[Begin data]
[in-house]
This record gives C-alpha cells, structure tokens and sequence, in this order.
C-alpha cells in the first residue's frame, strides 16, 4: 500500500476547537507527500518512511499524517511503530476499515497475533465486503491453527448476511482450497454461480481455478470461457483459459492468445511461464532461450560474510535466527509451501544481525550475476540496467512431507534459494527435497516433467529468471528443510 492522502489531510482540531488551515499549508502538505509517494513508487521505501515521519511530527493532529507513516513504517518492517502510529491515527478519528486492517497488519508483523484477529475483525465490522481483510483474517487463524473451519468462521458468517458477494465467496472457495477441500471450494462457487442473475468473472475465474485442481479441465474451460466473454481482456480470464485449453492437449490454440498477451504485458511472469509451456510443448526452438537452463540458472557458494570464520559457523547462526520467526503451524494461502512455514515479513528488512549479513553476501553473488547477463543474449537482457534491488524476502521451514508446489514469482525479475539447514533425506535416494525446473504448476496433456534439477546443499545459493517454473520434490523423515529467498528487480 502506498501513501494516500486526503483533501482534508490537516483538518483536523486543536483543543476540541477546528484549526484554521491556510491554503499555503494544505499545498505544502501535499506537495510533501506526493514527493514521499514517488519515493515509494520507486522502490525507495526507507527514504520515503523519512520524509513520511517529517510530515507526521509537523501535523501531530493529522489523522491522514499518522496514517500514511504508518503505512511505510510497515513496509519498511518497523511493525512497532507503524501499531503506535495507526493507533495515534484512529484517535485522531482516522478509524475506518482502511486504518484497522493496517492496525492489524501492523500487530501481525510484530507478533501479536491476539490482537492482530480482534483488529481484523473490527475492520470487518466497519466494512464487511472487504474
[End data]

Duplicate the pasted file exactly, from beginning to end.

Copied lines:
[in-house]
This record gives C-alpha cells, structure tokens and sequence, in this order.
C-alpha cells in the first residue's frame, strides 16, 4: 500500500476547537507527500518512511499524517511503530476499515497475533465486503491453527448476511482450497454461480481455478470461457483459459492468445511461464532461450560474510535466527509451501544481525550475476540496467512431507534459494527435497516433467529468471528443510 492522502489531510482540531488551515499549508502538505509517494513508487521505501515521519511530527493532529507513516513504517518492517502510529491515527478519528486492517497488519508483523484477529475483525465490522481483510483474517487463524473451519468462521458468517458477494465467496472457495477441500471450494462457487442473475468473472475465474485442481479441465474451460466473454481482456480470464485449453492437449490454440498477451504485458511472469509451456510443448526452438537452463540458472557458494570464520559457523547462526520467526503451524494461502512455514515479513528488512549479513553476501553473488547477463543474449537482457534491488524476502521451514508446489514469482525479475539447514533425506535416494525446473504448476496433456534439477546443499545459493517454473520434490523423515529467498528487480 502506498501513501494516500486526503483533501482534508490537516483538518483536523486543536483543543476540541477546528484549526484554521491556510491554503499555503494544505499545498505544502501535499506537495510533501506526493514527493514521499514517488519515493515509494520507486522502490525507495526507507527514504520515503523519512520524509513520511517529517510530515507526521509537523501535523501531530493529522489523522491522514499518522496514517500514511504508518503505512511505510510497515513496509519498511518497523511493525512497532507503524501499531503506535495507526493507533495515534484512529484517535485522531482516522478509524475506518482502511486504518484497522493496517492496525492489524501492523500487530501481525510484530507478533501479536491476539490482537492482530480482534483488529481484523473490527475492520470487518466497519466494512464487511472487504474